Using Nigeria’s oil curse lessons to avoid a diamond curse in Zimbabwe

Jan 15, 2012

Nigeria is in turmoil as the country’s citizens react in outrage at the government’s lifting of an oil subsidy that kept petroleum products priced low. Almost all articles about the crisis mention how many Nigerians consider that the subsidy is one of the few ways they benefit from their country’s vast oil wealth. Are there lessons from this for Zimbabwe as it quickly becomes a global diamond powerhouse?

Nigeria, like most African countries, for a long time had its economy mainly powered by agricultural commodities. Then vast oil deposits were discovered in the 1950s, just before the country’s independence. Not only was the income from the new export huge, it was also relatively easy, sexy wealth compared to the long hard slog of agriculture. However, as the oil industry grew and dominated everything else in the ensuing years, the vast new wealth it created also created huge new problems that Nigeria has unsuccessfully grappled with ever since. Oil has simply not been the blessing to Nigeria that it could and should have been.

A small political and business elite enjoys vast oil-fueled power, privilege and wealth that would be the envy of most in many countries, but the overwhelming majority of the citizens of oil-rich Nigeria struggle in a day to day existence. That there is deep anguish and resentment at this is hardly surprising.

The newly elected government of president Goodluck Jonathan argues that the US$6-8 billion the country is said to spend per year on the fuel subsidy, representing about a quarter of the annual national budget, is simply unsustainable, cripples the country and would be better spent in other ways.

But the sudden withdrawal of the subsidy has doubled and tripled the prices of petroleum products, and therefore of many other goods, causing national outrage and strikes which threaten to grind the country to a halt. A president who recently took office with tremendous national and international goodwill after a relatively clean and uncontroversial election has gone from hero to zero in just a few months, so strong and widespread is the rage against the suspension of the subsidy and the immediate after-effects on the cost of living.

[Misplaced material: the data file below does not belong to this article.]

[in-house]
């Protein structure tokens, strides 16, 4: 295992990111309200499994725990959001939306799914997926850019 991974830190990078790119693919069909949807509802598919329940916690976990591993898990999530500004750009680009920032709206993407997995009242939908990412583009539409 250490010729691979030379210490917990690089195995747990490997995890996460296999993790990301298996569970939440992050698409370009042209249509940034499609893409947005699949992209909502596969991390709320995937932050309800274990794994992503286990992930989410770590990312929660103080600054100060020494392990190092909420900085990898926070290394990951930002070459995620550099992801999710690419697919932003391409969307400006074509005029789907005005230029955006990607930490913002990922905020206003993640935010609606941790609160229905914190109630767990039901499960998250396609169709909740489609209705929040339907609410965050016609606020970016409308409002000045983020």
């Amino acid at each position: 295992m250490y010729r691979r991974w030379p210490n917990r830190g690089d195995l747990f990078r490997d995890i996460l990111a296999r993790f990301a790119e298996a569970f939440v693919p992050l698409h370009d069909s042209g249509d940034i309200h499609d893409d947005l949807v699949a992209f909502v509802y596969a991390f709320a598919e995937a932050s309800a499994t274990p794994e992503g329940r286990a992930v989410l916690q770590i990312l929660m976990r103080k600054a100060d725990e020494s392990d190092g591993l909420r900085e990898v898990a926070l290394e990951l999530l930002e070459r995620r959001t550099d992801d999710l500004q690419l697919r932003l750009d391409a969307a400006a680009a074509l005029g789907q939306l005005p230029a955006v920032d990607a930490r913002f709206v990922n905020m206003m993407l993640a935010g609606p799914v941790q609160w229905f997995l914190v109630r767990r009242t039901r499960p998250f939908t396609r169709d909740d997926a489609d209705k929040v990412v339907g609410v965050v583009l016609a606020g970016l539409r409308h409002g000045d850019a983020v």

Gordon Bottomley, writing on a CNN blog, simply and clearly explains the dilemma:  

“Few issues have as much power to unite Nigerians, largely because many view cheap fuel as their sole benefit from the country’s oil wealth, the majority of which is spent on government salaries and patronage politics, instead of infrastructure development and social services. In a country with hundreds of distinct ethnic groups and little sense of national identity, citizens rarely rally around a common cause. The sudden inability to procure fuel for basic needs such as transportation, however, has inspired Nigerians of all stripes to take to the streets en masse.”

 “Protesters…are aggressively calling for reinstatement of the fuel subsidy. For the time being, Jonathan is unlikely to acquiesce. He still enjoys the full support of Nigeria’s 36 highly influential governors, all of whom back the subsidy removal. Moreover, reinstating the subsidy would discredit the president’s administration, which has pledged to return fiscal discipline to the country.”

“The government has pledged to put the money saved towards infrastructure projects and development programs. However, citizens worry that the subsidy removal will only line the pockets of Nigeria’s venal politicians, who have a history of using state funds for personal gain, rather than economic development.”

“The president’s announcement that he will cut the inflated pay of civil servants and create 370,000 jobs for Nigerian youths is a start - albeit a negligible one in a country with over 60 million unemployed young men and women (according to the country’s Youth Minister). Disillusioned Nigerians are rightly skeptical of the president’s promises. Additional tangible improvements are needed to ease the growing tensions and prevent sustained instability.”

There are few parallels between Nigeria’s oil circumstances and Zimbabwe’s important but far more modest new diamond discoveries. The relative effect of the two, adjusted for the many inter-country differences, may, however, be similar.

Zimbabwe’s economy has been mainly powered by agriculture, like Nigeria’s was before the discovery of oil. After poorly implemented land reform, Zimbabwe’s agriculture slumped precipitously. Just as it begins to show signs of picking up again, diamonds enter the picture. Compared to agriculture or most other forms of economic activity, scratching ‘alluvial’ diamonds out of the ground and selling them to eager traders from all over the world is easy. Not surprisingly, new classes of businesspeople, many of them with strong political connections, have found ways to tap into this wealth. Some also trickles into the national treasury, but as in Nigeria, many citizens suspect that most or at least a lot finds its way into the pockets of the well-connected corrupt.

In Zimbabwe with diamonds as in Nigeria with oil, there is great opacity about how much is extracted by whom, how much is earned and where the money goes. In both countries there is deep distrust of the ruling authority by the citizens. In both countries, many people do not believe that the government and politicians do things in the best interests of the country, but of themselves. That is sullenly accepted most of the time, but potentially country-destroying rage erupts when the provocation is strong enough, as in the case of the lifting of the Nigerian oil subsidy.